Monthly Archives: August 2010

African Roots Podcast #74 August 27, 2010

This Week's Pod Cast

 

Hello and welcome back!

Today is Friday August 27th, 2010. My name is Angela Walton-Raji and this is the African Roots Podcast. You can always reach me at AfricanRootsPodcast@gmail.com.

It’s good to be back on the east coast, but I want to thank everyone for the warmth and hospitality that was shown to me last week in Reno Nevada! I had a wonderful time and was made to feel at home by everyone. Also glad to know that everyone made it home safely from last week’s FGS conference in Nashville Tennessee!

A number of deadlines are here—including the Call for Papers deadline for those who would like to present at the California Genealogy Jamboree, next June. The deadline is September 1, so there is time to make your submission if you have thought about it. Also note there is still room for those who want to speak at the annual AAHGS conference coming up in October at the University of Maryland Conference Center in Adelphi Maryland.

A unique Call for papers has been released for a new publication coming out. The Journal of the Civil War Era, will be launched in March 2011. This is coming out from the University of North Carolina Press and the George and Ann Richards Civil War Era Center at the Pennsylvania State University William Blair, of the Pennsylvania State University, has agreed to serve as founding editor. As many of us are independent historians they are welcoming submissions from researchers of a wide variety of backgrounds. Note that this is also connected to the Society of Civil War Historians, an organization that many should become aware of.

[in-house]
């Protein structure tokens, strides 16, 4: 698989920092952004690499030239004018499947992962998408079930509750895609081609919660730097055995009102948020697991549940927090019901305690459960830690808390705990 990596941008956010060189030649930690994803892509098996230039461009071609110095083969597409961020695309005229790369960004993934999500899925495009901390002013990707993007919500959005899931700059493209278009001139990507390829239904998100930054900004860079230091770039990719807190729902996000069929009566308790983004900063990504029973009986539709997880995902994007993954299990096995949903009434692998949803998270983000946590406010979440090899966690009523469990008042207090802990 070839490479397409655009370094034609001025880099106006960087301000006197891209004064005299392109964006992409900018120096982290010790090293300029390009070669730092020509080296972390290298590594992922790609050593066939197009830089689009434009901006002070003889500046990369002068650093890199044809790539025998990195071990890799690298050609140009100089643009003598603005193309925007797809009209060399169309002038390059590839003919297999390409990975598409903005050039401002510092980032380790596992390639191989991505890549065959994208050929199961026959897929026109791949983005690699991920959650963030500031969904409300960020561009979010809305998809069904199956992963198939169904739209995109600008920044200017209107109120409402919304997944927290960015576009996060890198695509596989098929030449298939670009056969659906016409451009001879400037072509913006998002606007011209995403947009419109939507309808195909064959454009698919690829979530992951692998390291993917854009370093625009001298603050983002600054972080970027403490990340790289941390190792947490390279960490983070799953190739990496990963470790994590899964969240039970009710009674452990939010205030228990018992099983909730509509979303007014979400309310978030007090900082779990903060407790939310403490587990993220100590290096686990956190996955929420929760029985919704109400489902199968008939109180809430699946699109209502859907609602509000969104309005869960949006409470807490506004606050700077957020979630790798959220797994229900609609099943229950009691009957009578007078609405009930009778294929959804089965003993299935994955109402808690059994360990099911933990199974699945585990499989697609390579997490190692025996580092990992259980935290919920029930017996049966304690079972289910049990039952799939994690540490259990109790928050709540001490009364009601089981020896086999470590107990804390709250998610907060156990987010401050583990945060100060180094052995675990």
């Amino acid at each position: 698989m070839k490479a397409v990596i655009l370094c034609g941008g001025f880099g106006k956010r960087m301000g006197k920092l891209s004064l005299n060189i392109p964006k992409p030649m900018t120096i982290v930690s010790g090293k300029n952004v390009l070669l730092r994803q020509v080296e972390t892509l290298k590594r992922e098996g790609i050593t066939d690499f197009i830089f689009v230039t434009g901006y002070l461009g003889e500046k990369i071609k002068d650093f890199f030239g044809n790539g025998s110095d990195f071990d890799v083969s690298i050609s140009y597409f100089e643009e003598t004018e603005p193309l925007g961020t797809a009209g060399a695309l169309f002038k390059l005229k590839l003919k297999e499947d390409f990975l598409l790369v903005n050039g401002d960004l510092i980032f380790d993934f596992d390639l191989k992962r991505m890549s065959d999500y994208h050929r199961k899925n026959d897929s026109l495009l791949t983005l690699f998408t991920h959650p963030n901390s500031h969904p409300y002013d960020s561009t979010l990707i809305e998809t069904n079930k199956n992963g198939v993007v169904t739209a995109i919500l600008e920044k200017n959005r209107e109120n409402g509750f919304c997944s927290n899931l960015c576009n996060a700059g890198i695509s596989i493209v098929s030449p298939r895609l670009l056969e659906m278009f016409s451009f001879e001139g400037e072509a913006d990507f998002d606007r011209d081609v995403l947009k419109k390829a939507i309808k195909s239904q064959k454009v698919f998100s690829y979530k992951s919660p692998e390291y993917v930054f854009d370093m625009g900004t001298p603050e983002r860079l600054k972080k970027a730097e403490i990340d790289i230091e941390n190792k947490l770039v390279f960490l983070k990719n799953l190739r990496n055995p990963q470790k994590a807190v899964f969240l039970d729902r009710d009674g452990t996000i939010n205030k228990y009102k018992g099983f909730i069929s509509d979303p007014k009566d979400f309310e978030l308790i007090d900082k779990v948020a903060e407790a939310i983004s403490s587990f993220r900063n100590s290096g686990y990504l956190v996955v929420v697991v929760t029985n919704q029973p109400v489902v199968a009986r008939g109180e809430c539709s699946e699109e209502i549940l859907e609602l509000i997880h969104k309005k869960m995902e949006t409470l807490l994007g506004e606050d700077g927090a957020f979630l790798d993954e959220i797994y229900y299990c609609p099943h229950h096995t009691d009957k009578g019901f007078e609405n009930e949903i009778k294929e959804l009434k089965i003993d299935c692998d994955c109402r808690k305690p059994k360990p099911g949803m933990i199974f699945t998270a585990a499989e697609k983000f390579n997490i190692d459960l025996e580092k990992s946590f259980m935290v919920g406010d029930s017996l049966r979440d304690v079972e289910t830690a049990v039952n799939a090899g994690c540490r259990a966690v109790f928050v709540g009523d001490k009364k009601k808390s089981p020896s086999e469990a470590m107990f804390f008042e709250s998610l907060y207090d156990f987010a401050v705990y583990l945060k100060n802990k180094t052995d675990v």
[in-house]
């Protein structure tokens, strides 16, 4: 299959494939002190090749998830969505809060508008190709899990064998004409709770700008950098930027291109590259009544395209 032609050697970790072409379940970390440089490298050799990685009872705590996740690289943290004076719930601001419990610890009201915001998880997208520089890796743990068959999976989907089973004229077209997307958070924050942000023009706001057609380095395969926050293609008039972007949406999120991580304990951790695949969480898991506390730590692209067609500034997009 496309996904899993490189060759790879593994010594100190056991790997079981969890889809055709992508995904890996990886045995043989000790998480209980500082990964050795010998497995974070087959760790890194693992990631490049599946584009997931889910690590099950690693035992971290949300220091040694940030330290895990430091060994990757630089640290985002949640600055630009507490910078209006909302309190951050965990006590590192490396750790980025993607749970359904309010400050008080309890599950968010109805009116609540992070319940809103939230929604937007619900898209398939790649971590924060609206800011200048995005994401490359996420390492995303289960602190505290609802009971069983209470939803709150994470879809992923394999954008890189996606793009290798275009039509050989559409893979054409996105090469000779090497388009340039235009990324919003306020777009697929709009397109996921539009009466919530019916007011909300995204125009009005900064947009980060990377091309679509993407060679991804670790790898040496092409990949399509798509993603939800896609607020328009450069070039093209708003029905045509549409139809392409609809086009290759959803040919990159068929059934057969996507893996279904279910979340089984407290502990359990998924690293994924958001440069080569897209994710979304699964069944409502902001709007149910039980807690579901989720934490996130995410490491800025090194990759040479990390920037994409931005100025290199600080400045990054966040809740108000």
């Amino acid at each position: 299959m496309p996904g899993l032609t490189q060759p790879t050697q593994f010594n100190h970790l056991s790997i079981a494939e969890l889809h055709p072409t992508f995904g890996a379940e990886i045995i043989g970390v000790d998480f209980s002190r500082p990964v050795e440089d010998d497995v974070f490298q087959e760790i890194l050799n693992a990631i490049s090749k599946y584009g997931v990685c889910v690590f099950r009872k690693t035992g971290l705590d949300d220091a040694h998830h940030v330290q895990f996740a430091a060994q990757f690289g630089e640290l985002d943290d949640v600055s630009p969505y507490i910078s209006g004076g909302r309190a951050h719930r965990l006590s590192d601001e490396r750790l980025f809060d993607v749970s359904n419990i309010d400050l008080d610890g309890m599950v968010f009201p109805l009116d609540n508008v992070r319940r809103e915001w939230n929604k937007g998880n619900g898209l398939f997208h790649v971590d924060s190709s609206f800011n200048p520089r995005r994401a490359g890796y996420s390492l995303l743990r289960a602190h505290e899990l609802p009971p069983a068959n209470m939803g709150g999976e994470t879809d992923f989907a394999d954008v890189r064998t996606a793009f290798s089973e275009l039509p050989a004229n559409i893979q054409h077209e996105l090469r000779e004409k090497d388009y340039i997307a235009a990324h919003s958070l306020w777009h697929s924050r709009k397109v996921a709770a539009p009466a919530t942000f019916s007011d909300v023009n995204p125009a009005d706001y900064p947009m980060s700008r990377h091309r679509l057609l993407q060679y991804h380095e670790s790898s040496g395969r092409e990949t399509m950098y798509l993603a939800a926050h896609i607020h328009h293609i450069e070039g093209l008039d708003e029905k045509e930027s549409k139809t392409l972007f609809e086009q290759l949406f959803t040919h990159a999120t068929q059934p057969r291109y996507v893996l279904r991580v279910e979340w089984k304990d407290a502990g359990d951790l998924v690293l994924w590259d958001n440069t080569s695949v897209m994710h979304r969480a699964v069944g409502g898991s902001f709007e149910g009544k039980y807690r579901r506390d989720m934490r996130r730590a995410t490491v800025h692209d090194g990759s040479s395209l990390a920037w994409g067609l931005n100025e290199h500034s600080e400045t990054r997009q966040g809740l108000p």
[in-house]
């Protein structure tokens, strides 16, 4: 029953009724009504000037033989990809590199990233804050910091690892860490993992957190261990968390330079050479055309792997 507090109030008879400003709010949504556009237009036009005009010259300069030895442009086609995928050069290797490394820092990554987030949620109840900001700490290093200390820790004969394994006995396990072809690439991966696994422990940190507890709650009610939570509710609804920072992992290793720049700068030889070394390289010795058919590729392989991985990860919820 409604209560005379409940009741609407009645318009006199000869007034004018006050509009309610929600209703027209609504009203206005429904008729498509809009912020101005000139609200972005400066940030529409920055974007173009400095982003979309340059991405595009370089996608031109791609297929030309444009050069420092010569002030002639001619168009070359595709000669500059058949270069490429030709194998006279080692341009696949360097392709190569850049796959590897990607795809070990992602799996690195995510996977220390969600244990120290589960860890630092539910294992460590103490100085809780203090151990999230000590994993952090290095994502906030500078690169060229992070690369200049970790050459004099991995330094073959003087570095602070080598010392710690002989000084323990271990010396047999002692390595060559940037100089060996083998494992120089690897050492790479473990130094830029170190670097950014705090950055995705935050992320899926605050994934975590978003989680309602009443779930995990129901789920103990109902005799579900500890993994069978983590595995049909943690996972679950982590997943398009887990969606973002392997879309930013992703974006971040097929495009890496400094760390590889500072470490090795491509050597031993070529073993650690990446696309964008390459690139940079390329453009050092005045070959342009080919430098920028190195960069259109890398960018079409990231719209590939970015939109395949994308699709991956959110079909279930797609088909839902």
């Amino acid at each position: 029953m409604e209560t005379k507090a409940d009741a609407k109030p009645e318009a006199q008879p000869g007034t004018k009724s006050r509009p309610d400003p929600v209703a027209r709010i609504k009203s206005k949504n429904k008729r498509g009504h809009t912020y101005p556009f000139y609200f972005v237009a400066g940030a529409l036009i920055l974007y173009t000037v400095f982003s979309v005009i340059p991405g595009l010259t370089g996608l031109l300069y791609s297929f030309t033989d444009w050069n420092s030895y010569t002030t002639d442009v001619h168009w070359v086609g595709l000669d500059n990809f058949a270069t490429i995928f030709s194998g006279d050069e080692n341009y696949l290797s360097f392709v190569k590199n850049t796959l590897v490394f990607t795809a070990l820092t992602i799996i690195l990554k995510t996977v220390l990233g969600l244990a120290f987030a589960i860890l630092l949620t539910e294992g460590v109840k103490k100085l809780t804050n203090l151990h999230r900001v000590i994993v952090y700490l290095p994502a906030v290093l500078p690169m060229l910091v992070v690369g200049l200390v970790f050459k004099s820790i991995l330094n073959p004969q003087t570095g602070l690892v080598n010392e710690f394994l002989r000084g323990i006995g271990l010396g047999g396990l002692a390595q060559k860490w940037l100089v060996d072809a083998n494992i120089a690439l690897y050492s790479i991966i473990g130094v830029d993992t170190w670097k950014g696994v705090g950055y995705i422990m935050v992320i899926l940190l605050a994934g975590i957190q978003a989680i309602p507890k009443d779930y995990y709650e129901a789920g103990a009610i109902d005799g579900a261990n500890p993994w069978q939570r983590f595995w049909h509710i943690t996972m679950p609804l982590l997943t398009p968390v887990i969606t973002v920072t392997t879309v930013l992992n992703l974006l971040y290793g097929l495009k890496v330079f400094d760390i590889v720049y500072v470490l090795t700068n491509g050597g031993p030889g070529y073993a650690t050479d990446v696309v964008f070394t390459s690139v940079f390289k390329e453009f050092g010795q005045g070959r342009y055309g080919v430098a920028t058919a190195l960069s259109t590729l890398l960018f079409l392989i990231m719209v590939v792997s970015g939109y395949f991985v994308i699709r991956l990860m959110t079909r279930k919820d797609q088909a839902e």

A Cemetery Discovered
This story was shared with me recently. A slave cemetery in Surry County North Carolina was recently discovered and dedicated. More than 100 burials are said to be there, and how this has been overlooked kind of amazed me. The historical society said that they knew it was there. Yet—nothing has been done until a local boy scout “discovered” this burial site. Nothing is known about the slaves themselves, though it is said that the slave owners—from the Edwards and Franklin families of Surry county—kept good records. Well—-that is an opportunity that is awaiting the assertive researcher. There are records and perhaps the hundreds who lie buried at this burial site, can have their names exposed once again–when an ambitious researcher seizes this opportunity to look at the records.

Hopefully there is a lesson here, and many of us will learn the lesson of researching the entire community and not just zero in on a list of names. The records are apparently not just known to exist—but are said to be excellent records! It can’t get much better than that! Even if Surry County is not “your county” if it is a neighboring county—it is still in the vicinity where your ancestors lived—and therefore part of the greater story! I hope that someone will see this for the important opportunity that it is! Seize this opportunity!

Well, thanks again for listening, I appreciate your being there, and my hearing from you. I always encourage you to stay focused on your research and continue to tell the story. (And I do hope that someone takes up the project in Surry County NC!) In the meantime, keep researching, keep documenting, and please, keep sharing, what you find!

African Roots Podcast #73 August 20, 2010

This Week's Pod Cast

 

Hello, and welcome back! My name is Angela Walton-Raji and this is the African Roots Podcast. You can always reach me at AfricanRootsPodcast@gmail.com.